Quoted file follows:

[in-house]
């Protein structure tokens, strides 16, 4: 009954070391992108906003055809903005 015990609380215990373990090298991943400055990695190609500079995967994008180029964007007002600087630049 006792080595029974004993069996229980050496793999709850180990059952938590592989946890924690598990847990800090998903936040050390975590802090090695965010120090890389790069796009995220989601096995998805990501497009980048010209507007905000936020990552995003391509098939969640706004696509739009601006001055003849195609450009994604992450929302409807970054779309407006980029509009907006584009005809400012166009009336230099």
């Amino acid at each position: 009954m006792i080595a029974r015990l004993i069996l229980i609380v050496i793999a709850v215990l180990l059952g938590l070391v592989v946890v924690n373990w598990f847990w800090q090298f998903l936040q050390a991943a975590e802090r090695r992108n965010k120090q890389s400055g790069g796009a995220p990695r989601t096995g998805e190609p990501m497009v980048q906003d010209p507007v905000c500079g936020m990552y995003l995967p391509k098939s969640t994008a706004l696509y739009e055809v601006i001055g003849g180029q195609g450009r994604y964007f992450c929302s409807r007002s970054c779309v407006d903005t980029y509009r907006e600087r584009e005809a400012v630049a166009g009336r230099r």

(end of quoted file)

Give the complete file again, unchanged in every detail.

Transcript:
[in-house]
């Protein structure tokens, strides 16, 4: 009954070391992108906003055809903005 015990609380215990373990090298991943400055990695190609500079995967994008180029964007007002600087630049 006792080595029974004993069996229980050496793999709850180990059952938590592989946890924690598990847990800090998903936040050390975590802090090695965010120090890389790069796009995220989601096995998805990501497009980048010209507007905000936020990552995003391509098939969640706004696509739009601006001055003849195609450009994604992450929302409807970054779309407006980029509009907006584009005809400012166009009336230099």
């Amino acid at each position: 009954m006792i080595a029974r015990l004993i069996l229980i609380v050496i793999a709850v215990l180990l059952g938590l070391v592989v946890v924690n373990w598990f847990w800090q090298f998903l936040q050390a991943a975590e802090r090695r992108n965010k120090q890389s400055g790069g796009a995220p990695r989601t096995g998805e190609p990501m497009v980048q906003d010209p507007v905000c500079g936020m990552y995003l995967p391509k098939s969640t994008a706004l696509y739009e055809v601006i001055g003849g180029q195609g450009r994604y964007f992450c929302s409807r007002s970054c779309v407006d903005t980029y509009r907006e600087r584009e005809a400012v630049a166009g009336r230099r």